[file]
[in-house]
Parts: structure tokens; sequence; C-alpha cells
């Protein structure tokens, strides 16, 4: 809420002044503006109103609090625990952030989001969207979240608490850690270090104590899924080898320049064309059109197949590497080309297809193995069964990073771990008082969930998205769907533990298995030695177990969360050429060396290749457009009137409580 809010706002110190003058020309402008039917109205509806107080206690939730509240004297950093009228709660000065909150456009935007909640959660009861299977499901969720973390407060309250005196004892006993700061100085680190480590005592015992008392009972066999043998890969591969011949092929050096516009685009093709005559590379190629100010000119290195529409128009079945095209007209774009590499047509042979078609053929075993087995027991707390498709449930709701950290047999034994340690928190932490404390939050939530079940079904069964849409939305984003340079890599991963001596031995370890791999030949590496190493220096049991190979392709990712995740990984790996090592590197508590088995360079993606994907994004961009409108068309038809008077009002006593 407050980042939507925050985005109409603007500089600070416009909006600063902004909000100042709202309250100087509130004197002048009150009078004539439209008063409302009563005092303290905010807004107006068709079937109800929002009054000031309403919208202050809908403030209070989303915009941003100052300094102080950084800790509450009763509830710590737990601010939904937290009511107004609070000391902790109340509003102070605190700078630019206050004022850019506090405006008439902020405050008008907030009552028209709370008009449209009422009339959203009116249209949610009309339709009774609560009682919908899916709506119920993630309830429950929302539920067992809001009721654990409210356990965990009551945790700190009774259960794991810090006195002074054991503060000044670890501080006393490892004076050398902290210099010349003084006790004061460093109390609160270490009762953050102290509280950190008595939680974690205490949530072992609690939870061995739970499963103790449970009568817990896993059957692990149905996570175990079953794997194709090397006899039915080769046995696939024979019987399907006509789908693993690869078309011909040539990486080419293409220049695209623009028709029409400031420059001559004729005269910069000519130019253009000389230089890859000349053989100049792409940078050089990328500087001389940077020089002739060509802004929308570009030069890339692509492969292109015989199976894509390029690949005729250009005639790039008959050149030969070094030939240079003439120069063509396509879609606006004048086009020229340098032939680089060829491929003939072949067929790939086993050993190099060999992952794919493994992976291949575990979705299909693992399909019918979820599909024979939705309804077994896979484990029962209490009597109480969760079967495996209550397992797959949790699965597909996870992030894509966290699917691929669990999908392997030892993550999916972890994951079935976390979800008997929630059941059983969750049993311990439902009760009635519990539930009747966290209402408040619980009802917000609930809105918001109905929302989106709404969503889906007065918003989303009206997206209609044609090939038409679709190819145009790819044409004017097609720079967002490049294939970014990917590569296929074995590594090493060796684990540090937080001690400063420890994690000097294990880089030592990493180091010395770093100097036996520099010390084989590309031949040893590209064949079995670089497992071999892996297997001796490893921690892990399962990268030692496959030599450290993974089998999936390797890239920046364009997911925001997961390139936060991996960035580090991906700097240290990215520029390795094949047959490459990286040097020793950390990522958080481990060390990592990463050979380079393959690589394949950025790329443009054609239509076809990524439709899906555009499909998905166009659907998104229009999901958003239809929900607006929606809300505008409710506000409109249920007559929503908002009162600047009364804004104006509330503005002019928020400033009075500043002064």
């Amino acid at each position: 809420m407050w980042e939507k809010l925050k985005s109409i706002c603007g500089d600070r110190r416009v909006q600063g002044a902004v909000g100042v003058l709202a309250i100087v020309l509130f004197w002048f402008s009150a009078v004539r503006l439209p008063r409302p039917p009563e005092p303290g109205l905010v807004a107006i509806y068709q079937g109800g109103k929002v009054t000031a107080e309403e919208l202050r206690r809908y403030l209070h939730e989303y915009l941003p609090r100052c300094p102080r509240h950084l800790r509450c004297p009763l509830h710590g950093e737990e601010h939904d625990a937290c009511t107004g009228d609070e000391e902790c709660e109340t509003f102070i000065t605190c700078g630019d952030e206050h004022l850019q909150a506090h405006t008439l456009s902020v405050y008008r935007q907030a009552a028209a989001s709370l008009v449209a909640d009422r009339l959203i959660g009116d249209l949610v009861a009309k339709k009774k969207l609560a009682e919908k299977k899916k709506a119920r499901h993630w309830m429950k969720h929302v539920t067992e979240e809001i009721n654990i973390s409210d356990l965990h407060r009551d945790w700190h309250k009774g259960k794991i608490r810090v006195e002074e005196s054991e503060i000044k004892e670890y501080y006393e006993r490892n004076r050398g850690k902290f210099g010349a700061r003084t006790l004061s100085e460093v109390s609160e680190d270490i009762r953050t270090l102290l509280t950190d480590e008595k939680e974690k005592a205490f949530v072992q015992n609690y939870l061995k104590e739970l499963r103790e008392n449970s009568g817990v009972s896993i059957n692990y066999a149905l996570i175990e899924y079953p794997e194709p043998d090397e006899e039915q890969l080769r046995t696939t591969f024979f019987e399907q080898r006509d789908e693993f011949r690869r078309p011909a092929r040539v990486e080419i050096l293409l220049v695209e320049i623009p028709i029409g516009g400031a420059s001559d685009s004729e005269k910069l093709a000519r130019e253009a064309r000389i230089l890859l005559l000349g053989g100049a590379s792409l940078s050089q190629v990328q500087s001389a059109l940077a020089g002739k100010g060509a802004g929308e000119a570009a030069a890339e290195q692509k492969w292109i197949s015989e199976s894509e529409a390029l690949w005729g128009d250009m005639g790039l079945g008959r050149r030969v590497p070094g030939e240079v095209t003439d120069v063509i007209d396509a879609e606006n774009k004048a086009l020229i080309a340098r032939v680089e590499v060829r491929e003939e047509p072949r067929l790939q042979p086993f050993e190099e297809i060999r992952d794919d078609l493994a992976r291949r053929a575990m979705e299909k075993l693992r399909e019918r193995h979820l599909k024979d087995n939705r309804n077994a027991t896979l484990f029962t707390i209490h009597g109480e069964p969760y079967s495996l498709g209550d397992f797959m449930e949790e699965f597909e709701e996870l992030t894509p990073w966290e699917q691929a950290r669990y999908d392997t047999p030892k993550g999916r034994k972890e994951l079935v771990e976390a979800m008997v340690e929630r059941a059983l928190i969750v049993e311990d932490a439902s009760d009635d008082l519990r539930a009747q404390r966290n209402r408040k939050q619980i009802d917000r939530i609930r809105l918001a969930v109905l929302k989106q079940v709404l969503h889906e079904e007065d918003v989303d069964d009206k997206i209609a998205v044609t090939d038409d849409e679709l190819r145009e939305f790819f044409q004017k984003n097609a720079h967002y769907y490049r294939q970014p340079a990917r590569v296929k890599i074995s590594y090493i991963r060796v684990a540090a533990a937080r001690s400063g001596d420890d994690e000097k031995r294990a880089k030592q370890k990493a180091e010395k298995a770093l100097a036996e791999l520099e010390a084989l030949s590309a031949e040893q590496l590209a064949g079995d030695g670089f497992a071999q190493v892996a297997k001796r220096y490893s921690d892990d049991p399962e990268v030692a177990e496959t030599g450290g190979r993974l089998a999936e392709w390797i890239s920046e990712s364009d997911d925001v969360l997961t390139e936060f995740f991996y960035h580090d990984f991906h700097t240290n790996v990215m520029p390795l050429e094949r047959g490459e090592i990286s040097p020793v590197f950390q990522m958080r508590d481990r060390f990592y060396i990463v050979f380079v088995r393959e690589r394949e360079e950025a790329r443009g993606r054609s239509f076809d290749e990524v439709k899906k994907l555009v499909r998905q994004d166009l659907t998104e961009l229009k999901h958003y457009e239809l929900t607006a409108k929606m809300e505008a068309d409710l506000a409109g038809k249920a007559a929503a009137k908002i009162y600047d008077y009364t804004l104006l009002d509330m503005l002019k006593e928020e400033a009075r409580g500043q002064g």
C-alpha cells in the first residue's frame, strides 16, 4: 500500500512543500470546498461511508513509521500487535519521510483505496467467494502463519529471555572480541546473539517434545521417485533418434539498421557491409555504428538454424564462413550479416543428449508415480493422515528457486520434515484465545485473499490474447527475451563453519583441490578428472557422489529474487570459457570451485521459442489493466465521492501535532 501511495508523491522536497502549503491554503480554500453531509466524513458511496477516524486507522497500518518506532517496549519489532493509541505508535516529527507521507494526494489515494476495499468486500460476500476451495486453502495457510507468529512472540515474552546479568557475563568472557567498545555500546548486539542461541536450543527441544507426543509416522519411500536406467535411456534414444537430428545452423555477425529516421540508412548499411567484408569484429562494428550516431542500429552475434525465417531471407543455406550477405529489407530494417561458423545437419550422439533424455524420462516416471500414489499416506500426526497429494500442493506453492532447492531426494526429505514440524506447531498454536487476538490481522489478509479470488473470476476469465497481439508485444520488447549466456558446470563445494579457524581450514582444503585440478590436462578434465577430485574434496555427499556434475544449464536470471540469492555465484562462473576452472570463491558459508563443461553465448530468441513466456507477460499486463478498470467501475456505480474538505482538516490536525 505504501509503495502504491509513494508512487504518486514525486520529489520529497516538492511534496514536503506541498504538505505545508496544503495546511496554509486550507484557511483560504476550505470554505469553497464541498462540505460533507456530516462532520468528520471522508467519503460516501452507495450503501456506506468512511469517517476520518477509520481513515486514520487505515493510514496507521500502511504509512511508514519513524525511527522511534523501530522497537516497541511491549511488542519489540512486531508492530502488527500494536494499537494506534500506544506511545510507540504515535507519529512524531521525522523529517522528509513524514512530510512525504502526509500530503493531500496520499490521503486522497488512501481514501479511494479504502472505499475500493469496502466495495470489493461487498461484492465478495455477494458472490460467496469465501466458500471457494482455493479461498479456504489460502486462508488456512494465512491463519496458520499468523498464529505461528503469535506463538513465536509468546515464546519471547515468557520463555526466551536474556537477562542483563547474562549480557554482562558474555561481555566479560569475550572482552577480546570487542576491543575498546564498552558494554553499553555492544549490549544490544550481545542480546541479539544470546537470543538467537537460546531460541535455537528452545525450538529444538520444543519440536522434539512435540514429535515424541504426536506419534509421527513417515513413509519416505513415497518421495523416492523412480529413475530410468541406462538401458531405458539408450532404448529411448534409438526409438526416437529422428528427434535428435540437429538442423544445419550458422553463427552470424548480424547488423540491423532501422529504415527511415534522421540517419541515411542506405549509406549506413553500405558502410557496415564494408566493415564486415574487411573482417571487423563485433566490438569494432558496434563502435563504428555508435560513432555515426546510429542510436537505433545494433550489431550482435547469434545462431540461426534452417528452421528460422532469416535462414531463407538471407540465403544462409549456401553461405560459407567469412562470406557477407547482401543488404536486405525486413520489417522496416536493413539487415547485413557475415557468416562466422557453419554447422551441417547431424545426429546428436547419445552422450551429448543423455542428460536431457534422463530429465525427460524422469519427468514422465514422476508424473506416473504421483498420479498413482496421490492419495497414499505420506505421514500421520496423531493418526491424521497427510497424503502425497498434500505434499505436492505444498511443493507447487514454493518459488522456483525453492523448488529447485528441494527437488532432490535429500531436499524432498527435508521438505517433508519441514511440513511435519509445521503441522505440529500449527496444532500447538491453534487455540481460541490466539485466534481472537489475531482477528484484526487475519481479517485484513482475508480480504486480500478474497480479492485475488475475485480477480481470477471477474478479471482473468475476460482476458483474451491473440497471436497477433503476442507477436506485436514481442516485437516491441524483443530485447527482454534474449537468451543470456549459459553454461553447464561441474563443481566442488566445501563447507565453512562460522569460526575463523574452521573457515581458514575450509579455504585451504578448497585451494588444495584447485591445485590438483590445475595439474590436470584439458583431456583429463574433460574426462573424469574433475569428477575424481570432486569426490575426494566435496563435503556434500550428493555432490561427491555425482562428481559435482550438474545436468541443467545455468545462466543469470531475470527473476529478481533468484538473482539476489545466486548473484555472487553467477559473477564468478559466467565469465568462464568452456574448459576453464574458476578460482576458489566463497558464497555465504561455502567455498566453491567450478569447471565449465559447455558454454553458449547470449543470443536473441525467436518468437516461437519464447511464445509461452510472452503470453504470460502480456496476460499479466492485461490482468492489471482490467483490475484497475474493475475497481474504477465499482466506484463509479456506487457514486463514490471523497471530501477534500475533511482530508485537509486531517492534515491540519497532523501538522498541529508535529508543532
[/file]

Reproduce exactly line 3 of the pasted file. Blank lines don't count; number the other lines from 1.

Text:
């Protein structure tokens, strides 16, 4: 809420002044503006109103609090625990952030989001969207979240608490850690270090104590899924080898320049064309059109197949590497080309297809193995069964990073771990008082969930998205769907533990298995030695177990969360050429060396290749457009009137409580 809010706002110190003058020309402008039917109205509806107080206690939730509240004297950093009228709660000065909150456009935007909640959660009861299977499901969720973390407060309250005196004892006993700061100085680190480590005592015992008392009972066999043998890969591969011949092929050096516009685009093709005559590379190629100010000119290195529409128009079945095209007209774009590499047509042979078609053929075993087995027991707390498709449930709701950290047999034994340690928190932490404390939050939530079940079904069964849409939305984003340079890599991963001596031995370890791999030949590496190493220096049991190979392709990712995740990984790996090592590197508590088995360079993606994907994004961009409108068309038809008077009002006593 407050980042939507925050985005109409603007500089600070416009909006600063902004909000100042709202309250100087509130004197002048009150009078004539439209008063409302009563005092303290905010807004107006068709079937109800929002009054000031309403919208202050809908403030209070989303915009941003100052300094102080950084800790509450009763509830710590737990601010939904937290009511107004609070000391902790109340509003102070605190700078630019206050004022850019506090405006008439902020405050008008907030009552028209709370008009449209009422009339959203009116249209949610009309339709009774609560009682919908899916709506119920993630309830429950929302539920067992809001009721654990409210356990965990009551945790700190009774259960794991810090006195002074054991503060000044670890501080006393490892004076050398902290210099010349003084006790004061460093109390609160270490009762953050102290509280950190008595939680974690205490949530072992609690939870061995739970499963103790449970009568817990896993059957692990149905996570175990079953794997194709090397006899039915080769046995696939024979019987399907006509789908693993690869078309011909040539990486080419293409220049695209623009028709029409400031420059001559004729005269910069000519130019253009000389230089890859000349053989100049792409940078050089990328500087001389940077020089002739060509802004929308570009030069890339692509492969292109015989199976894509390029690949005729250009005639790039008959050149030969070094030939240079003439120069063509396509879609606006004048086009020229340098032939680089060829491929003939072949067929790939086993050993190099060999992952794919493994992976291949575990979705299909693992399909019918979820599909024979939705309804077994896979484990029962209490009597109480969760079967495996209550397992797959949790699965597909996870992030894509966290699917691929669990999908392997030892993550999916972890994951079935976390979800008997929630059941059983969750049993311990439902009760009635519990539930009747966290209402408040619980009802917000609930809105918001109905929302989106709404969503889906007065918003989303009206997206209609044609090939038409679709190819145009790819044409004017097609720079967002490049294939970014990917590569296929074995590594090493060796684990540090937080001690400063420890994690000097294990880089030592990493180091010395770093100097036996520099010390084989590309031949040893590209064949079995670089497992071999892996297997001796490893921690892990399962990268030692496959030599450290993974089998999936390797890239920046364009997911925001997961390139936060991996960035580090991906700097240290990215520029390795094949047959490459990286040097020793950390990522958080481990060390990592990463050979380079393959690589394949950025790329443009054609239509076809990524439709899906555009499909998905166009659907998104229009999901958003239809929900607006929606809300505008409710506000409109249920007559929503908002009162600047009364804004104006509330503005002019928020400033009075500043002064």